A new house inspected today had a gas tankless water heater in a sealed attic. Is there a proper way to do this without bringing in combustion air that would defeat the purpose of a sealed attic? I apologize if this question has already been addressed. I couldn’t find it in the forums. Thanks.
Age of Home…
Location (state , province , etc…)
A sealed attic would be wrong by many standards let alone having a water heater…
The home is in Texas. Sealed attics are common on new homes but this is the first one with a gas appliance in the attic.
Most are going to be direct vented (i.e., the vent will be concentric with the exhaust inside and intake duct wrapped around it). What is the vent setup of the unit that you are looking at? Brand/model info? These units will also require a condensate drain, assuming it is a condensing type water heater. They are frequently misconfigured, especially the ones with a neutralizer cannister.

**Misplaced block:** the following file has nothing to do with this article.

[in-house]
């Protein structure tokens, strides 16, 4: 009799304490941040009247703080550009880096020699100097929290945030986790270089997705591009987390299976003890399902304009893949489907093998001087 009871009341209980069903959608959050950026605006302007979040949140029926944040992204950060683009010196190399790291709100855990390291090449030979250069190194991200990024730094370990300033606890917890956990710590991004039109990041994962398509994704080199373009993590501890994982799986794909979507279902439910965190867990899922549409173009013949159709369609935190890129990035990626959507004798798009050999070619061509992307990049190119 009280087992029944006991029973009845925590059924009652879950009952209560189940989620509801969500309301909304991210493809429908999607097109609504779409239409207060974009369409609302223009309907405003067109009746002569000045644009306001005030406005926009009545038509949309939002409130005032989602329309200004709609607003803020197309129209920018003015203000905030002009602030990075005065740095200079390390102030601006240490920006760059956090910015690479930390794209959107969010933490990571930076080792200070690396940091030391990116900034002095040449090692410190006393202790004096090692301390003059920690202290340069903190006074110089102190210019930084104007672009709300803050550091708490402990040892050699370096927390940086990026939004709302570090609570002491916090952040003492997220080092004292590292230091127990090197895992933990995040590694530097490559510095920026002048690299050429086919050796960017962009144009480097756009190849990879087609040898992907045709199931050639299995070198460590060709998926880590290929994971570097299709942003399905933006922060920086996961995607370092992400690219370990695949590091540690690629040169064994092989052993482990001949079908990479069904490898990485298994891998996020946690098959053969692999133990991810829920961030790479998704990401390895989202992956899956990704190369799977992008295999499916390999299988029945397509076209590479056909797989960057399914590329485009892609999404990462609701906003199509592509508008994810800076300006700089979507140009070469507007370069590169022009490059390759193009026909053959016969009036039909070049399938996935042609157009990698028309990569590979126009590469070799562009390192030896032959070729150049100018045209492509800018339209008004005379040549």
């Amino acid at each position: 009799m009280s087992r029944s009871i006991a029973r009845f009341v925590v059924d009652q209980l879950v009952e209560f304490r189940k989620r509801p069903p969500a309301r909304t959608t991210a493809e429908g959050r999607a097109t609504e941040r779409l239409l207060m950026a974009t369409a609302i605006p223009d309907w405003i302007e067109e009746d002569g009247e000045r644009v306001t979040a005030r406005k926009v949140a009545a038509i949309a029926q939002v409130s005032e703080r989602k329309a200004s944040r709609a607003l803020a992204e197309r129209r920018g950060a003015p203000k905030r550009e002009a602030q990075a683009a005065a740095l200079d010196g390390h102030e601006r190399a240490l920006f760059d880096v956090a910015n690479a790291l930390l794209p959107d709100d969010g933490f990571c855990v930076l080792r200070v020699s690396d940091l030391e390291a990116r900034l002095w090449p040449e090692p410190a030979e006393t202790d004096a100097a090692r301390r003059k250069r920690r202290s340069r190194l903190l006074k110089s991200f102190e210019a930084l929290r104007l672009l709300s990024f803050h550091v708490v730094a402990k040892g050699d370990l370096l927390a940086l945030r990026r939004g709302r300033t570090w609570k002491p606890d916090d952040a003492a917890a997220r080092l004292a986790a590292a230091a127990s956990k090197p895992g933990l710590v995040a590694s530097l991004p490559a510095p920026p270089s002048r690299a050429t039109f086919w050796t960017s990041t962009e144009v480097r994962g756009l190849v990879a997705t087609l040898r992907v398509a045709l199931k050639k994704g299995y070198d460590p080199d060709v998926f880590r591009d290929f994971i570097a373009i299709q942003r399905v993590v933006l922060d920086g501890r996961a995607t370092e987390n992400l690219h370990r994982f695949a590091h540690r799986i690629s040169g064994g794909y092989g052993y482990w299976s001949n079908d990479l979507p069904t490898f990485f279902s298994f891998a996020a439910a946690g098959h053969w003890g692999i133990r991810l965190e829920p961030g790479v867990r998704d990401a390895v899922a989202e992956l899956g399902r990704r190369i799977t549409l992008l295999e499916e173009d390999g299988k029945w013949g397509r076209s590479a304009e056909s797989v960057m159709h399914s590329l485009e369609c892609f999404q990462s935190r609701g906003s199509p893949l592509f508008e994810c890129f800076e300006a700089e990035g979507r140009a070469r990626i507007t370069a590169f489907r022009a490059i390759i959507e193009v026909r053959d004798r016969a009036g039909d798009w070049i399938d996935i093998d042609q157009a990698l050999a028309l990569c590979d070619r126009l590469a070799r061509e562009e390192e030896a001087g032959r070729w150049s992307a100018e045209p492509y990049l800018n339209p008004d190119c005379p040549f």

Please post any pics that you have of the unit and vent assembly.
Thanks, I do believe that’s what it is.
All of the PVC vented units and all of the metal (stainless) direct vent kits that I am familiar with are zero clearance. They can spray foam right up to the vent where it penetrates the roof. When in doubt, download and reference the manufacturer’s installation manual (always capture the info necessary for you to be able to do that).
Just make sure you know what you are looking at. I’ve seen botched conversions where they tried that with 80 series furnaces.
What do you consider a sealed attic?
Was it gas or electric?
If the attic is indeed completely sealed (as in full encapsulation), then I would think a gas water heater will need to have combustion air brought in from outside just as a gas furnace would. I would also think this would have a minimal effect on the efficiency of the system as a whole. It’s just not that much air.